I recently bought a 1500W moped that uses four Greensaver silicone batteries (rated 12v 38Ah) connected in series. The customs documents reveal that the moped was actually imported in 2006, so it must have been gathering dust in a store for more than two years. I had doubts about the health of the batteries, so I decided to test the moped at steady 10-12A (about 30-35km/h) one day to see how far it could go, until the batteries were unable to keep above the cutoff voltage of 42V at that rate of discharge. It ran for about 55km (as measured by the odometer) or 1h45min. I assumed that, at that point, the batteries would be almost empty, but, to my surprise, the charger did not feed more than 18Ah into the batteries to top them up again. That meant that, with more than half of the charge inside, the string of batteries was incapable of supplying more than 10-12A, which rendered them completely unusable.
So I tested the voltages of the batteries, and this is what I found
- After running at full throttle in dense traffic (continuous starts and stops) for as much as the moped can run (a disappointing 18 km or 12 mi) the open-circuit voltages in the batteries read something like 12.3V 12.4V 12.4V 10.4V(!)
- However, if I let the batteries rest, the voltage of the weak one steadily climbs up until it equates those of the others.
This sounded to me like the battery might be sulfated. However, for what I've read about sulfation in the internet, the typical behavior of a sulfated battery is just that its open-circuit voltage is too low. And well, this one shows low voltage only right after drawing a lot of current from it, and then its voltage gradually increases until it matches the expected one for the amount of charge it still has inside. I thought this gradual recovery of voltage was related to the dissolution of tiny bubbles of hydrogen that form next to the electrodes because of the fast chemical reaction when a lot of current is drawn out of the battery, and not to sulfation.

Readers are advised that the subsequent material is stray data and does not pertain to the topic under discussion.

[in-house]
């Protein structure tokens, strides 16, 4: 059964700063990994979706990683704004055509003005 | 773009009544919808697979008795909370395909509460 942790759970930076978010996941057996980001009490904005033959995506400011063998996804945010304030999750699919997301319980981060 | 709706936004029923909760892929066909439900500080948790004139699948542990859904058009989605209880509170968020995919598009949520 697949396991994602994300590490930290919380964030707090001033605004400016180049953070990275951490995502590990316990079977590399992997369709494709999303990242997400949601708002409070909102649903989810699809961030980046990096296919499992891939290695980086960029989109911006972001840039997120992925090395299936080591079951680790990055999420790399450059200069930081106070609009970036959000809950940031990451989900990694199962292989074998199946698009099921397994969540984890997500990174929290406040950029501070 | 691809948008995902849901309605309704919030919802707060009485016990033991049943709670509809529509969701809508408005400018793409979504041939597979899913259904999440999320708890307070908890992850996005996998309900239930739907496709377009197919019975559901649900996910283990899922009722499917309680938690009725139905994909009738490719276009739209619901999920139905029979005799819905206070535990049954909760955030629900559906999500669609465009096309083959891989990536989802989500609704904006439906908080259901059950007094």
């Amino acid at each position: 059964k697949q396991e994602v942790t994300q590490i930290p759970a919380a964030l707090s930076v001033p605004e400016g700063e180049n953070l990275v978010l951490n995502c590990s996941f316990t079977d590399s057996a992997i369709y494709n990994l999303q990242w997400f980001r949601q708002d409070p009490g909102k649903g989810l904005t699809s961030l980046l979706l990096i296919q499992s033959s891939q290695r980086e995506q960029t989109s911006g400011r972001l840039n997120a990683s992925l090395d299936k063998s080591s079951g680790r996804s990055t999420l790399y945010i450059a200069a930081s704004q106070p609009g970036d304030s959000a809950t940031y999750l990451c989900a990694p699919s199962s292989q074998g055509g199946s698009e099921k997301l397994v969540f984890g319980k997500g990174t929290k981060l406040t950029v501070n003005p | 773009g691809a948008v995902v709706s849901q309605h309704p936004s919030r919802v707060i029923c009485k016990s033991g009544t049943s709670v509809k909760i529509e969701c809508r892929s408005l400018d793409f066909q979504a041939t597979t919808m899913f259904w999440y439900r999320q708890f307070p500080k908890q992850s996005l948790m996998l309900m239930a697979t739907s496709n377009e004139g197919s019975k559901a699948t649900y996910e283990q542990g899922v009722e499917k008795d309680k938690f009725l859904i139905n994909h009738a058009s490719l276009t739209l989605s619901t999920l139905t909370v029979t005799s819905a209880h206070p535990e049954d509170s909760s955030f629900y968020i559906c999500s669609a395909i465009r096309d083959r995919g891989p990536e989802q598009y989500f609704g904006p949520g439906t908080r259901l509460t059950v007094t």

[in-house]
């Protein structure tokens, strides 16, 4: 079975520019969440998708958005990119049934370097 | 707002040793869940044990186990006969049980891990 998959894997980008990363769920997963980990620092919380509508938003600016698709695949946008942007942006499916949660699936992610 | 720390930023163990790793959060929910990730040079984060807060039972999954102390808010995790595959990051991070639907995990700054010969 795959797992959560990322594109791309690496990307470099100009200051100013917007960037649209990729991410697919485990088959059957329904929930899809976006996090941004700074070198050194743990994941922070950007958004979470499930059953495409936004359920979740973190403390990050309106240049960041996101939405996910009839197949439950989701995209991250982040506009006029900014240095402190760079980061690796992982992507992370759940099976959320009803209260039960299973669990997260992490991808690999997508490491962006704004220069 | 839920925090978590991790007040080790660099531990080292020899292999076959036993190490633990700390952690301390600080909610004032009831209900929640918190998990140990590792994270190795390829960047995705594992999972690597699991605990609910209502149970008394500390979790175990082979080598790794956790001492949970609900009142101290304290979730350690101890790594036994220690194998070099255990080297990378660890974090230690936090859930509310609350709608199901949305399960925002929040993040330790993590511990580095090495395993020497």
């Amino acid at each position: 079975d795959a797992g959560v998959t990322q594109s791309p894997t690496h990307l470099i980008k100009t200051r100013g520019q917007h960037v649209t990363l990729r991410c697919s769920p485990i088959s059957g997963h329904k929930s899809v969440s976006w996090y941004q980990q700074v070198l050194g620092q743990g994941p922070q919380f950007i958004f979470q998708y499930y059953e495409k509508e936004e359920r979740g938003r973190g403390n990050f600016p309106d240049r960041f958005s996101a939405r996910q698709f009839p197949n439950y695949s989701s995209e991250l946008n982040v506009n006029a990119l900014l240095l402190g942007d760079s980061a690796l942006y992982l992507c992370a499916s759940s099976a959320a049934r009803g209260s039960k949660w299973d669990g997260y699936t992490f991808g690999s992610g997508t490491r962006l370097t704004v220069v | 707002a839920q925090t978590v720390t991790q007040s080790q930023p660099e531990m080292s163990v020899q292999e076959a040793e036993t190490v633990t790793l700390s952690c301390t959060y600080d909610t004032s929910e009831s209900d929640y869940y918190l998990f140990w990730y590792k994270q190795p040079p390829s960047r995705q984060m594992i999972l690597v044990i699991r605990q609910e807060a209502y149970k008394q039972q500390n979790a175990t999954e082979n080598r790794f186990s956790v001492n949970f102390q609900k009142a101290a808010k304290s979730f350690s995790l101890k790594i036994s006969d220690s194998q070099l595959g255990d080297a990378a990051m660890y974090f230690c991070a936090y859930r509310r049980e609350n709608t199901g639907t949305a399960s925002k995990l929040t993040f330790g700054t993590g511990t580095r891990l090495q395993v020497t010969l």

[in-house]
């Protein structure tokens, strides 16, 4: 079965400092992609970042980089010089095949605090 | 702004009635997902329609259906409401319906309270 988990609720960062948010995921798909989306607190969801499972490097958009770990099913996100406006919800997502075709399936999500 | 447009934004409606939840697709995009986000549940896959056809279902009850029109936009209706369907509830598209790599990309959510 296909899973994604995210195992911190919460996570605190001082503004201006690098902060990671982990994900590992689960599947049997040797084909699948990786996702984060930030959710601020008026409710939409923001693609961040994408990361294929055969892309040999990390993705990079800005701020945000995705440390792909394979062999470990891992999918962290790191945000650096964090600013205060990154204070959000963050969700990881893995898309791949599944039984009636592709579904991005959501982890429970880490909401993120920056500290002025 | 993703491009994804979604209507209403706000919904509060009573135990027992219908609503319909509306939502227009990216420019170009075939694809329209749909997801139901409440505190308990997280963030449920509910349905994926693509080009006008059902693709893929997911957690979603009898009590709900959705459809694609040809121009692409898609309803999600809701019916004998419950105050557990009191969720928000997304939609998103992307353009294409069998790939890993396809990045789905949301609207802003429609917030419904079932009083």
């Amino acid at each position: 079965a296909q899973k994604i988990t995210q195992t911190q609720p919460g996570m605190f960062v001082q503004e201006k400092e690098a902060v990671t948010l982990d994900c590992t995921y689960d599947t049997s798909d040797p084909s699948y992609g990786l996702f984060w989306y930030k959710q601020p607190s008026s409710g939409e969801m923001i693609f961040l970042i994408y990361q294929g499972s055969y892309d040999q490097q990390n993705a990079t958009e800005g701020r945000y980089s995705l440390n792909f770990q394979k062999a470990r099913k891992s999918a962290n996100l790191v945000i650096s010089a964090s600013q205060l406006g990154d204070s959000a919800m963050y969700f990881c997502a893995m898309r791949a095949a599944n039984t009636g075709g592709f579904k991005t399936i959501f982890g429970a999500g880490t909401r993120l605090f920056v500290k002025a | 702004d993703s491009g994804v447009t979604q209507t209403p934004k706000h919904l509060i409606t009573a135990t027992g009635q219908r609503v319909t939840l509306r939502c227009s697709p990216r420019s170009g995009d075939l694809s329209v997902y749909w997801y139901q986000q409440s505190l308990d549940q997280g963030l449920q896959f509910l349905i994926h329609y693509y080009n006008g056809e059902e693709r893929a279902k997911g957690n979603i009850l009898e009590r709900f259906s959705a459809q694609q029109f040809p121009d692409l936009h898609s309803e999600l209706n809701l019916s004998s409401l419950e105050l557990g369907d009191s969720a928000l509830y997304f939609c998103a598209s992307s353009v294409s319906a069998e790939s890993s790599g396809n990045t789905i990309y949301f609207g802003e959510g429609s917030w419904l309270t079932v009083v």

So, my question is, is it more likely that hydrogen bubbles form on the surface of sulfated batteries plates than on clean ones? That is, may a sulfated battery behave like this:
- Normal open-circuit voltage at rest
- Lower than normal closed-circuit voltage for large current (this is expected because of the increased internal resistance)
- Lower than normal open-circuit voltage only right after having drawn a large current, that gradually recovers in the minutes time scale (is this expected too?)
What do you think?
And then, I've noticed that the Greensaver charger that comes with these batteries has a final stage of pulsing current, short pulses of about 3.5A at a 1Hz frequency. May this be intended for the desulfation of the batteries? Or is the frequency too low? It's hard to me to check how long each pulse lasts, since I don't have an oscilloscope available (just a plain multimeter). However, the typical frequencies of the desulfators that people talk about in forums seem to be around 1kHz.
Do you think a desulfator might be of some use here? Does anyone know if they are useful for silicone gel batteries as they are for flooded batteries?
Has anyone tried to recover a sulfated silicone battery or one stored for a long time?